Abstract: Competition among physicians is widespread, but compelling empirical evidence on the impact on service provision is limited, mainly due to lack of exogenous variation in the degree of competition. In this paper we exploit that many GPs, in addition to own practice, work in local emergency centres, where the matching of patients to GPs is random. This allows us to observe the same GP in two different competitive environments; with competition (own practice) and without competition (emergency centre). Using rich administrative patient-level data from Norway for 2006-14, which allow us to estimate high-dimensional fi…xed-effect models to control for time-invariant patient and GP heterogeneity, we …nd that GPs with a fee-for-service (…fixed salary) contract are 11 (8) percentage points more likely to certify sick leave at own practice than at the emergency centre. Thus, competition has a positive impact on GPs’sick listing that is reinforced by …nancial incentives.
    Keywords: Physicians; Competition; Sickness certification
    JEL: I11 I18 L13
    Date: 2017–02–12
  4. By: Durevall, Dick (Department of Economics, School of Business, Economics and Law, Göteborg University)
    Abstract: Cost pass-through to retail prices shows how changes in marginal costs are allocated between producers and consumers, and it is therefore closely related to market structure and competition. This paper uses Swedish data on coffee products at the barcode level to evaluate pass-through from the cost of green coffee beans, the main marginal cost, to the retail price of roasted and ground coffee. First long-run cost pass-through is estimated for each product, and then regression is used to analyse how pass-through varies across market shares, retailer-owned brands and other product characteristics. A general result is that pass-through is roughly complete for products with large market shares, while those with small market shares have low pass-through rates. There is no evidence that retailer-owned brands have higher pass-through than brand-name products with similar market shares, which would be the case if retailer-owned brands avoided double marginalization through vertical integration. Thus, although there is not perfect competition in the Swedish coffee market, a large part of it appears to be highly competitive.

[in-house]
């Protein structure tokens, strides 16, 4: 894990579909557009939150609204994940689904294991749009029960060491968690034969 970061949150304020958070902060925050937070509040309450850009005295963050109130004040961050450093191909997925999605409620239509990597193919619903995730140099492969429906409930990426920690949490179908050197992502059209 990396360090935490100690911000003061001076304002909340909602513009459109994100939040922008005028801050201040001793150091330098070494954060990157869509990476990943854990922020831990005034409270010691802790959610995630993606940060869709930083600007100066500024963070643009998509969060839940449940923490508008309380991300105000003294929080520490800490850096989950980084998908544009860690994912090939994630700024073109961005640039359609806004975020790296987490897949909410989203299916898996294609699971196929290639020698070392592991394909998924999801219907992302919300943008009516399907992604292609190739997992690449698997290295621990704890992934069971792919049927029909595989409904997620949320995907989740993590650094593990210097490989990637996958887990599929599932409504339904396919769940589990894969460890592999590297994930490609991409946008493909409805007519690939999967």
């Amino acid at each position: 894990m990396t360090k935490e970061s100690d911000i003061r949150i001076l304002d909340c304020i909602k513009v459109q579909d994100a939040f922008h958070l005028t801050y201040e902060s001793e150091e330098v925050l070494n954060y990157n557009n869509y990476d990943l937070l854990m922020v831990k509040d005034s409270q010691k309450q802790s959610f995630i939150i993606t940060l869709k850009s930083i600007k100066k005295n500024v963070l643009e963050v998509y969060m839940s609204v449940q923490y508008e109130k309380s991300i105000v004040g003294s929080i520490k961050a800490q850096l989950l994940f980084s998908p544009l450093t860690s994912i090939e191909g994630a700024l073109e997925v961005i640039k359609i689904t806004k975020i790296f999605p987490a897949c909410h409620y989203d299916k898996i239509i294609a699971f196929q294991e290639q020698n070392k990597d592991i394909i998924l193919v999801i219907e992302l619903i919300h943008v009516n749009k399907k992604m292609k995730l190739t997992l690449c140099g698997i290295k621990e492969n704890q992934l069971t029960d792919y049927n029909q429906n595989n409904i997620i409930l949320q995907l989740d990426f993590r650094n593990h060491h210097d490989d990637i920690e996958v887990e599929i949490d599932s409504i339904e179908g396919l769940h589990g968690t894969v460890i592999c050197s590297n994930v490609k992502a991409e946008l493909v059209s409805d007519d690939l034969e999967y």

Keywords: Coffee market; Market power; Pass-through; Market shares
    JEL: L11 L13 L89
    Date: 2017–03
  5. By: Alexander C. Lembcke; Carlo Menon
    Abstract: This paper develops an indicator that combines the area that residents can reach within a certain time of travel with population density to create a proxy for “accessibility”, i.e. access to employment and consumption opportunities. Using a large scale firm level dataset, with nearly one million firm year observations over 14 years, the paper quantifies the link between firm-level outcomes and the change in accessibility in Korea due to the expansion of the network of major roads. The results suggest that the most productive firms benefited in terms of employment, output, and productivity, as accessibility improved. For the majority of incumbent firms, improved accessibility leaves most balance sheet variables broadly unaffected, but is associated with a decrease in fixed assets. The estimates also suggest that there was little job displacement, with the exception of service sectors where employment increased in response to improved local accessibility and declined for long distance accessibility.
    Keywords: accessibility, capital, employment, firm-level data, highways, productivity, roads
    JEL: L23 R12 R32 R40
    Date: 2017–03–17